What baffles me further is that even when I have received recognition or external validation in my professional work or academic efforts and I did feel a sense of hubristic pride at those times, it was fleeting and not a real sense of accomplishment. Is it because I felt luck had a far greater role than my efforts in the recognition that I received?

Ever since I read J.D.Salinger‘s novella, Seymour – an introduction, this excerpt from the novella has been floating around at the back of my head.

“Could you try not aiming so much?” he asked me, still standing there. “If you hit him when you aim, it’ll just be luck.” He was speaking, communicating, and yet not breaking the spell. I then broke it. Quite deliberately, “How can it be luck if I aim?” I said back to him, not loud (despite the italics) but with rather more irritation in my voice that I was actually feeling. He didn’t say anything for a moment but simply stood balanced on the curb, looking at me, I knew imperfectly, with love. “Because it will be,” he said. “You’ll be glad if you hit his marble – Ira’s marble – won’t you? Won’t you be glad? And if you’re glad when you hit somebody’s marble, then you sort of secretly didn’t expect too much to do it. So there’d have to be some luck in it, there’d have to be slightly quite a lot of accident in it.”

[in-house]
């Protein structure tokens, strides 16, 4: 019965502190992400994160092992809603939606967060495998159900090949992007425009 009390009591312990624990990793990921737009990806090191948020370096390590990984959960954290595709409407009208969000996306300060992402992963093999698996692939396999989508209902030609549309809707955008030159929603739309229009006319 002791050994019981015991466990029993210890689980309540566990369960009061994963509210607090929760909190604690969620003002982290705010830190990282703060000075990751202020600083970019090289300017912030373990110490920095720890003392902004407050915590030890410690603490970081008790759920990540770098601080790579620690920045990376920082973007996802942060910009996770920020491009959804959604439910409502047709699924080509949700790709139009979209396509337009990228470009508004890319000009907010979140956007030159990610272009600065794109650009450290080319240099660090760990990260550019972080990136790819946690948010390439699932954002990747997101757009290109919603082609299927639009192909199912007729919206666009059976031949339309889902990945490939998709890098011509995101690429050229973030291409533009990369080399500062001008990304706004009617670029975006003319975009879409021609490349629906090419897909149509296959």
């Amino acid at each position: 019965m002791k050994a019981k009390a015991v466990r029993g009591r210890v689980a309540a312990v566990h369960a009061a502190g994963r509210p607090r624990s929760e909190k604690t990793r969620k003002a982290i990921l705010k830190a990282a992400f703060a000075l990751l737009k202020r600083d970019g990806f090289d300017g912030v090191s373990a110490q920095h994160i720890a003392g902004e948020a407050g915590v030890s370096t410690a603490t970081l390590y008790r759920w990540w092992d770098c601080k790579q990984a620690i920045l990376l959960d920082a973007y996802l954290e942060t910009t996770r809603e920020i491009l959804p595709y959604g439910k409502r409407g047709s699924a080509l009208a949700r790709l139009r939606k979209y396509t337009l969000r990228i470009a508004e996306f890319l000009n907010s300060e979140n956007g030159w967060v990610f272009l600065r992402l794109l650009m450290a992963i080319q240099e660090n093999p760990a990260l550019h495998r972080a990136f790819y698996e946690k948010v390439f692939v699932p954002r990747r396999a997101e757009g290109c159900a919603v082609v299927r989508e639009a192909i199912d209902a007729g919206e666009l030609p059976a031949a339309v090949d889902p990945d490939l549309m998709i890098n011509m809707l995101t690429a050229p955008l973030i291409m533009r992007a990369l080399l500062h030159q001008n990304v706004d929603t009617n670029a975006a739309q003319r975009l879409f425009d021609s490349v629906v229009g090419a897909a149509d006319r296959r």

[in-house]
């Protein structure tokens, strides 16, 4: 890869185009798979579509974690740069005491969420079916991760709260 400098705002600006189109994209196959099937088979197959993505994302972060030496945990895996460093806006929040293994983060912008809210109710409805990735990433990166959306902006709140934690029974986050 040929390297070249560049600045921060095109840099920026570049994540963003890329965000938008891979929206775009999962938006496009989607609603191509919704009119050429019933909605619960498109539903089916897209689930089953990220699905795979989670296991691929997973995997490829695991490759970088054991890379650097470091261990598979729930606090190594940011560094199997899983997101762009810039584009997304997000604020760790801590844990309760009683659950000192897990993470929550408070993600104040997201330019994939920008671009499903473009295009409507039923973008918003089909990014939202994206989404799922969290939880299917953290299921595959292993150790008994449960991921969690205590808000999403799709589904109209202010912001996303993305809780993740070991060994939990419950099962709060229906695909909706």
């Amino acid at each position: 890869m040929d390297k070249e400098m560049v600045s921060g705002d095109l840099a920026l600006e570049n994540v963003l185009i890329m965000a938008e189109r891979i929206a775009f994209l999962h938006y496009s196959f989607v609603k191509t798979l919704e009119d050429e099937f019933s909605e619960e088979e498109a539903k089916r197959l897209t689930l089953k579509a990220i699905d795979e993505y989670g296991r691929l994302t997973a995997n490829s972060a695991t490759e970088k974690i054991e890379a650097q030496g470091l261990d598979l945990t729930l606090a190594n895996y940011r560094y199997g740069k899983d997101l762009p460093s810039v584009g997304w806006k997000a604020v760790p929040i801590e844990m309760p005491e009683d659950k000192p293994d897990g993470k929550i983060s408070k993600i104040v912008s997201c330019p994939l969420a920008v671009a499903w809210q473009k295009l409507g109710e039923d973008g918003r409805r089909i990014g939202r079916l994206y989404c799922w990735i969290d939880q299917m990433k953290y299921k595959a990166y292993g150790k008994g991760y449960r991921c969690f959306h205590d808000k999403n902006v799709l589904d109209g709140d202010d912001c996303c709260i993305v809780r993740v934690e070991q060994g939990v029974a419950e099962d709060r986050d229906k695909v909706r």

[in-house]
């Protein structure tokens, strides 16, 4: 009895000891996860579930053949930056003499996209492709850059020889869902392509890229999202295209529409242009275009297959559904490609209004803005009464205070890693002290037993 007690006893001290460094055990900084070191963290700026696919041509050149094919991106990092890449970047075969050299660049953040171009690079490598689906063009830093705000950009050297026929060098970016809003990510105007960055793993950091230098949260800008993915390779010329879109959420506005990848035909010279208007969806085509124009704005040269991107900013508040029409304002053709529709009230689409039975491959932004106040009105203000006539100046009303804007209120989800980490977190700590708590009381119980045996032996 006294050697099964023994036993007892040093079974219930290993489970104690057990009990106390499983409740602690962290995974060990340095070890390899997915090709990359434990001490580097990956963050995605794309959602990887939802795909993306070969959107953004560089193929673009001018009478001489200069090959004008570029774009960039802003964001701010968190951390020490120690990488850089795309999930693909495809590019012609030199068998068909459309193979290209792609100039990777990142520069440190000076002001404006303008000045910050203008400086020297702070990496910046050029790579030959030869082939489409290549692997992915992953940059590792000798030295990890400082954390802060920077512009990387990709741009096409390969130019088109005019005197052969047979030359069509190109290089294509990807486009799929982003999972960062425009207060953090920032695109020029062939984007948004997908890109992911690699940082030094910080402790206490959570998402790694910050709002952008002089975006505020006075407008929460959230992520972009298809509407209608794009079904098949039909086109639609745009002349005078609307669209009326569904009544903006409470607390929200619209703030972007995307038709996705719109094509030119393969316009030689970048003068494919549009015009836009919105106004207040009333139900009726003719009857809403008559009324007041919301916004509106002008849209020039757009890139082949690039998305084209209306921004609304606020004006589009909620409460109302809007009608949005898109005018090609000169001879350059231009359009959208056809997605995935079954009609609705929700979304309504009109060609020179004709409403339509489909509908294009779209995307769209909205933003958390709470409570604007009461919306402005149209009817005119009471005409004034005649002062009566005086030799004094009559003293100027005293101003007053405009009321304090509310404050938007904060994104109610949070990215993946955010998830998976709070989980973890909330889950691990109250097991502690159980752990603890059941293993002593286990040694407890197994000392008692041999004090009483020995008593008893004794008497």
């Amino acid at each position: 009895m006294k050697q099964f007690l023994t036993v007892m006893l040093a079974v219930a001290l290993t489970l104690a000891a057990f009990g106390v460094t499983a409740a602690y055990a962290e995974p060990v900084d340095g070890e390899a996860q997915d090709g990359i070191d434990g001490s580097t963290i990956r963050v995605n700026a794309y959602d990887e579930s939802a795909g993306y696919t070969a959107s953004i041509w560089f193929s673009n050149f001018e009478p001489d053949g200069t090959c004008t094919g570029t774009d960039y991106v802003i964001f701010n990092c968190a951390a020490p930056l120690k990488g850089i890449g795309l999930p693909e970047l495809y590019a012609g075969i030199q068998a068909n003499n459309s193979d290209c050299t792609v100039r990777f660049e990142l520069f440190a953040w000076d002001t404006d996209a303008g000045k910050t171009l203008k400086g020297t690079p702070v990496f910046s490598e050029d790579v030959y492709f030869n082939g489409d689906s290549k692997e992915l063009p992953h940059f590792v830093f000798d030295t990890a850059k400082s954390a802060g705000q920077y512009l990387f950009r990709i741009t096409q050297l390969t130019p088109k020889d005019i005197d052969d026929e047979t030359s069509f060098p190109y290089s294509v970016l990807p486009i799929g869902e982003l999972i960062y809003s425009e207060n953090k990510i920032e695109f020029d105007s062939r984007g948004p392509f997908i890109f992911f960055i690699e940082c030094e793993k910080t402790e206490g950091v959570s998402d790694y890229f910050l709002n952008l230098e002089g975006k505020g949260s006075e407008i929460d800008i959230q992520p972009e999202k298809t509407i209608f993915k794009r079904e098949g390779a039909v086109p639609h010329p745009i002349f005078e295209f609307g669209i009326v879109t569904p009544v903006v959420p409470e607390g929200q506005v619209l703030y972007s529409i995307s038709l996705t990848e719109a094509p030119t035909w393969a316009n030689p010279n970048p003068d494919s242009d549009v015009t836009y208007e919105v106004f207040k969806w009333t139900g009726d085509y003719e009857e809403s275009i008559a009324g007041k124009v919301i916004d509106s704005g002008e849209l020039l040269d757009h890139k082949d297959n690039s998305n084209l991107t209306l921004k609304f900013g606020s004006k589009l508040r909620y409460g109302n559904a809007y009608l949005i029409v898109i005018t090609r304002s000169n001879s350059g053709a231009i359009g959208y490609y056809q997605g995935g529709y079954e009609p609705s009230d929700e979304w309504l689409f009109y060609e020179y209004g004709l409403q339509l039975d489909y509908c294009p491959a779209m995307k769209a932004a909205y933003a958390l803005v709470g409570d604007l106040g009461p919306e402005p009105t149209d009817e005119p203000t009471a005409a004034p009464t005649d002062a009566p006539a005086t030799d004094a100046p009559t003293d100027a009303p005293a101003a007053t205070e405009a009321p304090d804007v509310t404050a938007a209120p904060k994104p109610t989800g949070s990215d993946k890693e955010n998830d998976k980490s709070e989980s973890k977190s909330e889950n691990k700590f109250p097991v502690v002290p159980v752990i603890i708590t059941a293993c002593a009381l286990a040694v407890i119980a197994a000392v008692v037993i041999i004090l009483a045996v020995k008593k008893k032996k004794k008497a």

While luck has a hand in the external validation of efforts as it involves others and their own goals/ motivations and you are aiming for success or validation by them when you expect them to provide it, it does not have much of a role in your own part of the work. It is not luck that I wrote during my recovery nor is it luck that I put in a great deal of effort when working on causes I believe in and it is certainly not luck that I have travelled extensively in the past decade. It was more a prioritization of which of my passions I wished to invest my time and energy and then putting in a lot of hard work to achieving them. I certainly should be feeling a sense of accomplishment for having achieved several of my goals I set out for myself. I don’t though. Perhaps because my goals are constantly evolving.